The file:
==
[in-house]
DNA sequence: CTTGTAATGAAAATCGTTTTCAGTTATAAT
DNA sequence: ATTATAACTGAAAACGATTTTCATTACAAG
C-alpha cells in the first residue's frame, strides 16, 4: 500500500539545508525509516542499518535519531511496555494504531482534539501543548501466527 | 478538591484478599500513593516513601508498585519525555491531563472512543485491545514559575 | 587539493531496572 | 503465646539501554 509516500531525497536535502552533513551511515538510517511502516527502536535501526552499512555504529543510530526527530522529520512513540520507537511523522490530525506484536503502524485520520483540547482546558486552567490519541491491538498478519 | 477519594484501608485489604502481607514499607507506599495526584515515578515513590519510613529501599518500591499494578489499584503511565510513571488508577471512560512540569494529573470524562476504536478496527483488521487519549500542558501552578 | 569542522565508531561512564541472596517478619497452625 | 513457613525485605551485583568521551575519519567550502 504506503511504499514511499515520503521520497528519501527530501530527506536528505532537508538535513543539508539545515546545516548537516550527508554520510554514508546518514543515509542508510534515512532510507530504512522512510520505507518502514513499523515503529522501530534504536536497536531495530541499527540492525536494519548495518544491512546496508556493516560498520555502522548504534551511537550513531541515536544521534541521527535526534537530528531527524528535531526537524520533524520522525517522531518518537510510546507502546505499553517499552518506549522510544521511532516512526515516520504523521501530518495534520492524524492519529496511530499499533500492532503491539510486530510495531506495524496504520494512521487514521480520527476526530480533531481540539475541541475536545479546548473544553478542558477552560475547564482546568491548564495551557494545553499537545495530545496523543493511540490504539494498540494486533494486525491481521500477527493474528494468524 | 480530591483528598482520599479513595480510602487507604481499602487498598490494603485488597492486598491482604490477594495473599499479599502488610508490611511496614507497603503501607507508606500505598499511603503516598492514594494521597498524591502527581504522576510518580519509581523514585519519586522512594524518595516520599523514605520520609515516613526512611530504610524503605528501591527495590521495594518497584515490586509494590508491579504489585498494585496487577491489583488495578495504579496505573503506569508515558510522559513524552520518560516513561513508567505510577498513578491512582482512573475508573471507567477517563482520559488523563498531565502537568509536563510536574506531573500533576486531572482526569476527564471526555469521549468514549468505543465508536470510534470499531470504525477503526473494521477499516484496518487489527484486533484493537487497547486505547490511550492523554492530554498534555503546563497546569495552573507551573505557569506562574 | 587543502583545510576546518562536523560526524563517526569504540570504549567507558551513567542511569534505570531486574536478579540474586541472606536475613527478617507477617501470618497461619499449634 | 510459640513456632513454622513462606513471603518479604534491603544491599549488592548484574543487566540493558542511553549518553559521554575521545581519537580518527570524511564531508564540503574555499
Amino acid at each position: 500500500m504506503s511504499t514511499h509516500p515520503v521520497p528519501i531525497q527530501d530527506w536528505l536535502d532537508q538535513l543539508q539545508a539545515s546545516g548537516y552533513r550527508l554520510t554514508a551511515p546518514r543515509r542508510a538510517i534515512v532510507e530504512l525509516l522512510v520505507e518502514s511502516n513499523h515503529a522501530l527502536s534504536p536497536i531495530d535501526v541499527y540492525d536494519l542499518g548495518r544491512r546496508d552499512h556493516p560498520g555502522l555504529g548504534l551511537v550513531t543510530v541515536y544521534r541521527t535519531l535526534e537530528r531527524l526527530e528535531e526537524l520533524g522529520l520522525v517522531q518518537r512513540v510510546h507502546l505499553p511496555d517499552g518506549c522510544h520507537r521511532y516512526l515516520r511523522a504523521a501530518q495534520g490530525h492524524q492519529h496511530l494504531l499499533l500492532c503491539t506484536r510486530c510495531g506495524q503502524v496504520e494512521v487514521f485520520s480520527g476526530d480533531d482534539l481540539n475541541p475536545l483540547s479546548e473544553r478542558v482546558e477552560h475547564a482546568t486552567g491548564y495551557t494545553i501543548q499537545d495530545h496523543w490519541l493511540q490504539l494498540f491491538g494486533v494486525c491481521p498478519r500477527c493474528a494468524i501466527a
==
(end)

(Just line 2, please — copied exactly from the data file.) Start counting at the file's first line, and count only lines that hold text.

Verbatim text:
DNA sequence: CTTGTAATGAAAATCGTTTTCAGTTATAAT